The Indonesian government has been sending mixed signals to the automotive industry as it looks to both electric vehicles (EV) and biofuels for greener road transportation.
Experts queried by the Jakarta Post recommend that Indonesia focus on EVs, as this technology would dominate in the long run, but they added that biofuel may play a major role at least in the next decade.
Institute for Essential Services Reform (IESR) executive director Febby Tumiwa said the government should have a clear timeline for phasing out biofuel in the transportation industry, as EV would be much preferred by vehicle producers and consumers in the future.
From 2025 to 2030, he went on to say, most people in Indonesia would still use vehicles with internal combustion engines (ICE), and the government would need to produce biofuel to fill the gap between domestic oil production and consumption without relying on imports.
“I think that, for the next 10 years, there won’t be a conflict between EV and biofuel development, but after that, EV will be the dominant trend among the public,” Febby told the Jakarta Post on July 19.
A clear timeline, he said, would afford biofuel producers time to adjust to changing demand, such as by not creating new plantations or refineries and by making palm oil products for other industries instead of the automotive industry.
With the issuance of Presidential Regulation No 55/2019 Indonesia has mapped out a plan for EV development as countries around the world aim to phase out ICE vehicles.
In December, by publishing its plan for battery-based EVs, the Energy and Mineral Resources Ministry committed to having at least 786,586 EVs on the road by 2025.
“Indonesia is also compelled to accelerate EV use as it seeks to establish an EV battery industry, [which would create] high demand for its nickel and cobalt,” Febby said.
The country has large reserves of both nickel and cobalt, which are the two main raw materials for lithium batteries. The battery is the most expensive component of an EV.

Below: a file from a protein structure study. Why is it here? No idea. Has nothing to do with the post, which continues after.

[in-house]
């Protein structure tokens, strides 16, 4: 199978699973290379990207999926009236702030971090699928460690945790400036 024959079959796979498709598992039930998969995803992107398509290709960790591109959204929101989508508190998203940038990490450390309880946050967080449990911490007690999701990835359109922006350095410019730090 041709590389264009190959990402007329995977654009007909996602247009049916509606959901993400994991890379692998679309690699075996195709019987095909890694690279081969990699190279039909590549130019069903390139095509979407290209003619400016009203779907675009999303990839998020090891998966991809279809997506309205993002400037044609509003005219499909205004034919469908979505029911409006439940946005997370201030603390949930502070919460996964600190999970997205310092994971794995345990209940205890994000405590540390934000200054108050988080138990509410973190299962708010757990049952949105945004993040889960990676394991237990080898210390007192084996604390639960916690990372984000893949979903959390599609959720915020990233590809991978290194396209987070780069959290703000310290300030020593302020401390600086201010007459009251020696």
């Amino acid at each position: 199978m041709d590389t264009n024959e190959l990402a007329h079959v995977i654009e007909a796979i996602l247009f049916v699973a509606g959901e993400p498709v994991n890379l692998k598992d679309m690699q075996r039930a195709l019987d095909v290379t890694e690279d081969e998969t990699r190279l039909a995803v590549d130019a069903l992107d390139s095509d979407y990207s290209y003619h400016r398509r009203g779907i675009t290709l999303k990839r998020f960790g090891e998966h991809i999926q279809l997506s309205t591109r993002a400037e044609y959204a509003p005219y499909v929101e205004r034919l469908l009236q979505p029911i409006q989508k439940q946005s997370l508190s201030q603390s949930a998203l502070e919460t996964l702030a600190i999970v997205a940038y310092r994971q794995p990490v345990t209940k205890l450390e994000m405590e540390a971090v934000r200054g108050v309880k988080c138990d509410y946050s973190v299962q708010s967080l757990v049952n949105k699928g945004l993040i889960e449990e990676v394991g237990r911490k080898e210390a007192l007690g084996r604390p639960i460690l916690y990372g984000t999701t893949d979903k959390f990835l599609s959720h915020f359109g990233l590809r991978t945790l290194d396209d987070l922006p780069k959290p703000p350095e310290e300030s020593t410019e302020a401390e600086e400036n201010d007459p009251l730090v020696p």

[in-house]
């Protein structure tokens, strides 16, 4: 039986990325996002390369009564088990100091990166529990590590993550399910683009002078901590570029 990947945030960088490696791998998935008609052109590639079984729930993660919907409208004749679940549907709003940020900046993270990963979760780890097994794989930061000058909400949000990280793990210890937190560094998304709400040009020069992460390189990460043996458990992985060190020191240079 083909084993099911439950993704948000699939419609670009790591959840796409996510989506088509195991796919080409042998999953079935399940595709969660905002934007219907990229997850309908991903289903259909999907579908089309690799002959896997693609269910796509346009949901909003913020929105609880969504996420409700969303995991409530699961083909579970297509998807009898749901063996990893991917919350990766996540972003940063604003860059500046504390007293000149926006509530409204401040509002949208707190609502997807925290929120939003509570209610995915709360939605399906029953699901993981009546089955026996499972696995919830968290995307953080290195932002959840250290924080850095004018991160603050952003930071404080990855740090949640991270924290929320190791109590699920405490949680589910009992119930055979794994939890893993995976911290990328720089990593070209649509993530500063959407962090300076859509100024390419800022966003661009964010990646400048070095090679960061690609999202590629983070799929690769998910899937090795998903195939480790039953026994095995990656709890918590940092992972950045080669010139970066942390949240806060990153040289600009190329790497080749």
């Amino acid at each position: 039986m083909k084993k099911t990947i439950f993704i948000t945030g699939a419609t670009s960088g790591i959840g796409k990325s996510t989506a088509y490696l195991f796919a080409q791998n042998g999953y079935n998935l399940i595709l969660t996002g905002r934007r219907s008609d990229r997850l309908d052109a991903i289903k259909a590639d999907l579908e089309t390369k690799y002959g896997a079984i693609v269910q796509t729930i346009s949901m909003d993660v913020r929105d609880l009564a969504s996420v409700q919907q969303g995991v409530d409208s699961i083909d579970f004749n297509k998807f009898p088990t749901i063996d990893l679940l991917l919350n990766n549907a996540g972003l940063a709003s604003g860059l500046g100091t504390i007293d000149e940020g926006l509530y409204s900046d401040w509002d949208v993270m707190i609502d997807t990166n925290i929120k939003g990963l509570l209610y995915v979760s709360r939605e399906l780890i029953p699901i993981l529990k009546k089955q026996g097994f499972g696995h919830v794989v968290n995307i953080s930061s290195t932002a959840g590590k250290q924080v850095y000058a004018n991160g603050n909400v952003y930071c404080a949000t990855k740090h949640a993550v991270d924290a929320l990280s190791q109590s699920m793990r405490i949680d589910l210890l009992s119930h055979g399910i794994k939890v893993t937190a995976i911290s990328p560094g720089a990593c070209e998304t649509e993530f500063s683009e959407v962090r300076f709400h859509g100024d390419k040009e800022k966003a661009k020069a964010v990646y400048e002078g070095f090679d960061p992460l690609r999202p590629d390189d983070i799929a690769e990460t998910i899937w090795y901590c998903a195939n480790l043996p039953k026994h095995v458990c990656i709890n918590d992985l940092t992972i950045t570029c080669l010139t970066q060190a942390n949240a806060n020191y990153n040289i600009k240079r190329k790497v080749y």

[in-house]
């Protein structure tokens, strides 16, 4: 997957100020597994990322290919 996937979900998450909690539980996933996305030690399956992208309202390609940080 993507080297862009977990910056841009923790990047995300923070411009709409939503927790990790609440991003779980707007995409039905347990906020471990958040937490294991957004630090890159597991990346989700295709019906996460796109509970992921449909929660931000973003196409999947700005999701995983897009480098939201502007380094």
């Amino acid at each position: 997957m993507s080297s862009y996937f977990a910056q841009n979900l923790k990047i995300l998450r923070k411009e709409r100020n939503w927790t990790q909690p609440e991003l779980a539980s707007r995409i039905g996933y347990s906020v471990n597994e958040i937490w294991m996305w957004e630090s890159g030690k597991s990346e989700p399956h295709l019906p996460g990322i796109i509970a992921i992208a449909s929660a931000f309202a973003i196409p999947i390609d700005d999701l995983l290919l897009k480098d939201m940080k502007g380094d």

However, Febby noted that the development of the EV industry should be accompanied by an increased share of renewable energy in the nation’s electricity production to ensure that EV use would result in lower greenhouse gas emissions.
Meanwhile, Association of Indonesian Automotive Manufacturers (Gaikindo) chairman Yohannes Nangoi said that, while EV would be suitable for family cars and public transportation with a limited travel range, such as the Transjakarta buses, biofuel would still play a big role for other transportation purposes.
“Indonesia is rich in palm oil, which is environmentally friendly and can be used by heavy vehicles without requiring a new refuelling infrastructure,” he said in an online discussion hosted by Investor Daily on July 14.
While biofuel vehicles can be refuelled through existing gas stations, Indonesia needs to build some 31,000 commercial charging stations over the course of 10 years to reach its EV goals.
“EV is just one of several green transportation [options], alongside biofuel and hydrogen cells. I believe we can develop EV and biofuel simultaneously,” Yohannes said.
Indonesia has been developing biofuel for almost 15 years to reduce reliance on oil imports and tackle its oil and gas trade deficit. Oil consumption in the country has exceeded production since 2004, and oil imports have been on an increasing trend ever since.
The imports only declined in 2018 and 2019, as the government mandated a share of 20 per cent and later 30 per cent of palm-oil-derived biofuel in diesel fuel blends known as B20 and B30 biodiesel. For the next step, authorities are expecting to roll out B40 biodiesel – containing 40 per cent biofuel – by 2022.
“Besides offsetting imports, the biofuel programme is also a way to save the palm oil industry,” said Fabby of the IESR, adding that the programme had been conceived at a time of low crude palm oil prices.
Similarly, McKinsey & Company Indonesia partner Thomas Hansmann said EV and biofuel would complement one another, but over the next two decades, EV was predicted to displace petrol as the main energy source for passenger cars and two-wheelers.
McKinsey estimated that, as of 2021, Indonesia’s B30 mandate already replaced up to nine billion litres of fossil fuel per year. Hansmann said that, going forward, biofuels might also play a more important role than electric battery technology for air transportation, given that several airlines had pledged to use sustainable aviation fuels (SAF) by 2025.
“In the long run, however, EV may have a larger impact, as we expect that most new vehicles sold in Indonesia will be electric by 2035-2040, he told the Jakarta Post on July 22.
He went on to say that, with regard to exports, EV and biofuel would have strong potential due to increasing global demand for environmentally friendly energy sources on the back of growing concern over climate change.
THE JAKARTA POST/ASIA NEWS NETWORK